I am now very well into my late twenties looking to help students like you for the best part of the last seven years studying internationally in institutions around the world, but even after all this time I can still remember the first time I was properly asked to write an essay.
Now, of course, when you are in primary (or what many of you may call elementary) school you will have partaken in all manner of writing tasks but when I was a boy I cannot remember ever being told that any of these tasks were essays. As a result, the first time that I can specifically remember being asked to write an essay was the first year of high school in English at the age of about twelve. The teacher said to us that we were to have homework (this was also a relatively new thing as I was at primary school at a time when homework was a rare thing) and that were to have week to write an essay on four sides of A4 paper on what we had done during our summer holidays by hand (yes, we were not always able to use computers) and as to whether and why we enjoyed it.
Interestingly, however, we were also told to look to get 'essay feedback' from home.
The teacher said that we should write our work carefully and, if we did not feel confident about what we were saying first time around, to draft it first and/or write it in stages. Then, when we were satisfied we had finished, we were to seek out a parent, grandparent, older brother or sister, aunt, uncle or whomever else we had available at home to help us to read our work and then to make a comment with regards to what was good about AND how they though it could be improved and then write what they thought on the work and bring it in to class to be marked by the teacher.
Now you may be pondering as to the reason why I said at the start of this article that nothing changes, well the reason is this.
What my English teacher was seeking to do, as he explained sometime later after having marked the work, was to show us that we could get valuable essay feedback from all sorts of different sources as the comments that we got from home were largely similar to those made by our teacher. In effect, he was trying to show us that all opinions counted and that you did not have to be teacher by trade to be able to offer support and advice in practice on as to how to effectively tackle an issue in a piece of writing with good essay feedback. He said that if you can read and you are aware of events around you then you can offer an opinion on any subject put before you because your understanding of the written word and the way an should be structured has developed as a result so that anyone can provide useful essay feedback.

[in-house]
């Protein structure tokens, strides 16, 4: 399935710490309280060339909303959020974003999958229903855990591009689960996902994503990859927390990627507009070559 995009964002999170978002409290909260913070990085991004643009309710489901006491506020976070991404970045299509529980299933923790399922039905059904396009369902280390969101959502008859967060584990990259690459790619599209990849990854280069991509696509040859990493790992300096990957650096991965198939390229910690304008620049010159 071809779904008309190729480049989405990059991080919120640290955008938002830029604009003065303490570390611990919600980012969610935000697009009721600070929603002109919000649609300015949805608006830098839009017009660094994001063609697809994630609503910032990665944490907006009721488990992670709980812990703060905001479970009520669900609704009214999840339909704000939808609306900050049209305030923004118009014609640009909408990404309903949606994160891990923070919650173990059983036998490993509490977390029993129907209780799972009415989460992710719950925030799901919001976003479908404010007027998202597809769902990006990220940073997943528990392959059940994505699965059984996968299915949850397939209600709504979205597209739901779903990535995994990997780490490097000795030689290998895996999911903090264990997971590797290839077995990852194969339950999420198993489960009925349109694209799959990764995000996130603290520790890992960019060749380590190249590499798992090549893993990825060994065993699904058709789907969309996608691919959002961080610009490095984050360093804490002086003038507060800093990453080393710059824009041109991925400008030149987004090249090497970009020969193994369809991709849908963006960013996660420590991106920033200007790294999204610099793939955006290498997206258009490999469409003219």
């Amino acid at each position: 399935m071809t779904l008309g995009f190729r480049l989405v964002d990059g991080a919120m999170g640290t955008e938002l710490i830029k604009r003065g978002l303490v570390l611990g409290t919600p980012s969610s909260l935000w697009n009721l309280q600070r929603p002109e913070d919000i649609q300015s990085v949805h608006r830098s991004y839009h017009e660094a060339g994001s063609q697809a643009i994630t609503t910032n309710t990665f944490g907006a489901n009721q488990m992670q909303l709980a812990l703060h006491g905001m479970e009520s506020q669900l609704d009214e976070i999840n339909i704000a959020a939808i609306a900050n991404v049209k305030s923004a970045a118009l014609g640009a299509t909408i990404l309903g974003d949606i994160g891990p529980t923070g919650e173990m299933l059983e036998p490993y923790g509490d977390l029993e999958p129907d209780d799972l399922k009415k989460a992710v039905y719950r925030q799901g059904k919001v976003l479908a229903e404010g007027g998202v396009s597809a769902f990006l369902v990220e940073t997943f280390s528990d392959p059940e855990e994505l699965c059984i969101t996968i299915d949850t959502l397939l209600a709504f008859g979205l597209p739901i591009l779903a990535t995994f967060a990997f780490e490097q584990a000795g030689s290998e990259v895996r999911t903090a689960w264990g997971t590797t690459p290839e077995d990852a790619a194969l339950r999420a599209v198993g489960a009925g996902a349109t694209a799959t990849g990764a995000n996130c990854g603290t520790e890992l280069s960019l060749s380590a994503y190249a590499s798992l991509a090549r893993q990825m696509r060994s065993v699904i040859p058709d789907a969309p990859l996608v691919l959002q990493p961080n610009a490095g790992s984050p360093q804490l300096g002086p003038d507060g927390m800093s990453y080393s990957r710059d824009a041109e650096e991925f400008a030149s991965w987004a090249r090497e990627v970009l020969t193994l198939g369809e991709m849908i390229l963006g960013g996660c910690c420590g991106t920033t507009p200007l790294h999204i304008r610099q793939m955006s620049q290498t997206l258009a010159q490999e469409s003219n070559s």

Therefore, even where you progress to the latter stages of high school and on to college and university, I would advise you to still look to your family and friends for views on your work because, regardless of the subject matter of your essay, they can still offer you views on the quality of the work that you produce and really useful essay feedback as a result.
Still not convinced?
If you want to make this a worthwhile exercise, and the person whose opinion you are seeking - aside from your teacher, of course, who will have their own criteria for assessing your work - is willing to do so, then you may ask them to look to check your work according to the following points for really useful essay feedback -
(a) First, ask them to consider whether your work's spelling and grammar is appropriate (even after you have checked this on your computer there may still be mistakes that can be picked up so BE AWARE!!).
(b) Then ask them to consider whether your work answers the question (you should have checked this too but you may have what I call 'essay eyes' - you believe your work is so good that you cannot effectively distance yourself from it to critique it)
(c) At the same time you also want them to consider your structure - Are the ideas you have grouped together effectively in your essay? Are different ideas linked together? Is there an effective flow between paragraphs in your essay?
(d) Is there a clear introduction and a conclusion to your work?
These points that you are asking the person who is reading your work to consider may appear quite basic to you when they are taken at face value, but they can really help you to avoid some of the most basic errors of essay writing. In effect, by taking this approach you will then only be left with the subject related content to worry about and this is where, if you are lucky, you may be able to get really useful essay feedback from your teacher.
Now, of course, you cannot expect your teacher to give you detailed essay feedback where they are then going to mark your work later. However, there are an ever-increasing number of teachers who are now willing to look at your work before it is marked to provide you with essay feedback for you to act upon for the simple reason that it also effects as to how they will be 'marked' - your teacher will achieve more (very often higher pay!) if their classes do well as that is a mark of their ability. Therefore, I would advise you to be grateful for any assistance that your teacher is willing to give you by way of essay feedback - even if they will not read your essay, they may comment on a plan of your work or even just have a discussion with you about your ideas.
There is much more that we could discuss in this and other areas, but I would advise you to have a look around for further resources and materials to assist you with gaining really viable essay feedback for your work. However, this article should still hopefully get your mind thinking in the right way about this kind of academic work so that you are then able to expand on the ideas here with the other resources you find that are then placed at your disposal including 'the Secret Guide to Academic Writing & Study' via [http://www.academicfx.co.uk/page5.html].